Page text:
When we got there, Mr. Stokes, the manager, would send a Negro boy with Caddy and Jason to the creek to fish, because Caddy was a girl and Jason was too little, but I wouldn’t go with them. I would go to Sam Fathers’ shop, where he would be making breast-yokes or wagon wheels, and I would always bring him some tobacco. Then he would stop working and he would fill his pipe—he made them himself, out of creek clay with a reed stem—and he would tell me about the old days. He talked like a nigger—that is, he said his words like niggers do, but he didn’t say the same words—and his hair was nigger hair. But his skin wasn’t quite the color of a light nigger and his nose and his mouth and chin were not nigger nose and mouth and chin. And his shape was not like the shape of a nigger when he gets old. He was straight in the back, not tall, a little broad, and his face was still all the time, like he might be somewhere else all the while he was working or when people, even white people, talked to him, or while he talked to me. It was just the same all the time, like he might be away up on a roof by himself, driving nails. Sometimes he would quit work with something half-finished on the bench, and sit down and smoke. And he wouldn’t jump up and go back to work when Mr. Stokes or even Grandfather came along.
So I would give him the tobacco and he would stop work and sit down and fill his pipe and talk to me.
“These niggers,” he said. “They call me Uncle Blue-Gum. And the white folks, they call me Sam Fathers.”
“Isn’t that your name?” I said.
“No. Not in the old days. I remember. I remember how I never saw but one white man until I was a boy big as you are; a whiskey trader that came every summer to the Plantation. It was the Man himself that named me. He didn’t name me Sam Fathers, though.”
“The Man?” I said.
“He owned the Plantation, the Negroes, my mammy too. He owned all the land that I knew of until I was grown. He was a Chickasaw chief. He sold my mammy to your greatgrandpappy. He said I didn’t have to go unless I wanted to, because I was a warrior too then. He was the one who named me Had-Two-Fathers.”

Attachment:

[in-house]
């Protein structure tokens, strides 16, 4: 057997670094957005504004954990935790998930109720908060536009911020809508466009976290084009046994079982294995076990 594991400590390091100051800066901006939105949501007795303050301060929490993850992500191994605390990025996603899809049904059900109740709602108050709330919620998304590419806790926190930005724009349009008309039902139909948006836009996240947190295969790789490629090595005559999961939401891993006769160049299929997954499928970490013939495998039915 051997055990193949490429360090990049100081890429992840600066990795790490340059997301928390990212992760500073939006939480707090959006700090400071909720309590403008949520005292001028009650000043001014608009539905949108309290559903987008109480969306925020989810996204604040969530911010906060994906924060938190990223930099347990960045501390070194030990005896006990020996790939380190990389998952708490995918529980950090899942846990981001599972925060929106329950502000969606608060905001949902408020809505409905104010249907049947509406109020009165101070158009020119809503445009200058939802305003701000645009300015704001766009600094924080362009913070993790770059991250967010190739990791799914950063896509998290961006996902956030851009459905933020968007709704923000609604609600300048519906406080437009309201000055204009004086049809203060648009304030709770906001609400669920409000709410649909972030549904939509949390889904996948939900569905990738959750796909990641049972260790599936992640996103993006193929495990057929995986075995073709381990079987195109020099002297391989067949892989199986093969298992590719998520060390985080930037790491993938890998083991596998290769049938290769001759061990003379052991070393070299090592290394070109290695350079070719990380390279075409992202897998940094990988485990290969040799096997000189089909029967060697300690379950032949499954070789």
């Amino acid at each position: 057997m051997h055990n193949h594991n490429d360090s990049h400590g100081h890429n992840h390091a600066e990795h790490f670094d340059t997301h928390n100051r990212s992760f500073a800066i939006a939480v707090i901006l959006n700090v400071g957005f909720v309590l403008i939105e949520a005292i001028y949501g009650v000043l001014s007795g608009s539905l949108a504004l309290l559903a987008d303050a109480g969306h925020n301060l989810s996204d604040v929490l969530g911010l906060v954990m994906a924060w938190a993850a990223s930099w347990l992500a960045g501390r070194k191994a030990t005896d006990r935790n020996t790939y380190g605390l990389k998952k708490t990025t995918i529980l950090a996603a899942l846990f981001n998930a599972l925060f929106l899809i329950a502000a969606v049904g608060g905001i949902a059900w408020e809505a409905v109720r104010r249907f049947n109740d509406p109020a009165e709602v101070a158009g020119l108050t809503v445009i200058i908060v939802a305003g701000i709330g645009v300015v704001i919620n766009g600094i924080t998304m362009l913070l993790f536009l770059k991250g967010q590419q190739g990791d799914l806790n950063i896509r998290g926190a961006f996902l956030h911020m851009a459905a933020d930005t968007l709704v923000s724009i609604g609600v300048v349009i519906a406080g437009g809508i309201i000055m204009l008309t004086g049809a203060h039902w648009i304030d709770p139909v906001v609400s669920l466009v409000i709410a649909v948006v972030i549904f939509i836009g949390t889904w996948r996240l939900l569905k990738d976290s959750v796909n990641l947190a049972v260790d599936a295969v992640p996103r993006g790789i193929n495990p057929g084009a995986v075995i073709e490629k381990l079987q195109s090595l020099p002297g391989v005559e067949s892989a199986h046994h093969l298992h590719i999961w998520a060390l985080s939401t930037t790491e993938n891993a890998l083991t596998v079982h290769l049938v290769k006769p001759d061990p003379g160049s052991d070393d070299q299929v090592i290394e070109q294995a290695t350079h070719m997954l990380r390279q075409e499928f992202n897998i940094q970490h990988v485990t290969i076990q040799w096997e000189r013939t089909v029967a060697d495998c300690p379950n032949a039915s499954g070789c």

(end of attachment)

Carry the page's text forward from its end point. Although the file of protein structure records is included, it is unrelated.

“Had-Two-Fathers?” I said. “That’s not a name. That’s not anything.”
“It was my name once. Listen.”
This is how Herman Basket told it when I was big enough to hear talk. He said that when Doom came back from New Orleans, he brought this woman with him. He brought six black people, though Herman Basket said they already had more black people in the Plantation than they could find use for. Sometimes they would run the black men with dogs, like you would a fox or a cat or a coon. And then Doom brought six more when he came home from New Orleans. He said he won them on the steamboat, and so he had to take them. He got off the steamboat with the six black people, Herman Basket said, and a big box in which something was alive, and the gold box of New Orleans salt about the size of a gold watch. And Herman Basket told how Doom took a puppy out of the box in which something was alive, and how he made a bullet of bread and a pinch of the salt in the gold box, and put the bullet into the puppy and the puppy died.
That was the kind of a man that Doom was, Herman Basket said. He told how, when Doom got off the steamboat that night, he wore a coat with gold all over it, and he had three gold watches, but Herman Basket said that even after seven years, Doom’s eyes had not changed. He said that Doom’s eyes were just the same as before he went away, before his name was Doom, and he and Herman Basket and my pappy were sleeping on the same pallet and talking at night, as boys will. Continue reading ““A Justice,” a short story by William Faulkner”
Orchard in Blossom, 1888 by Vincent van Gogh (1853-1890)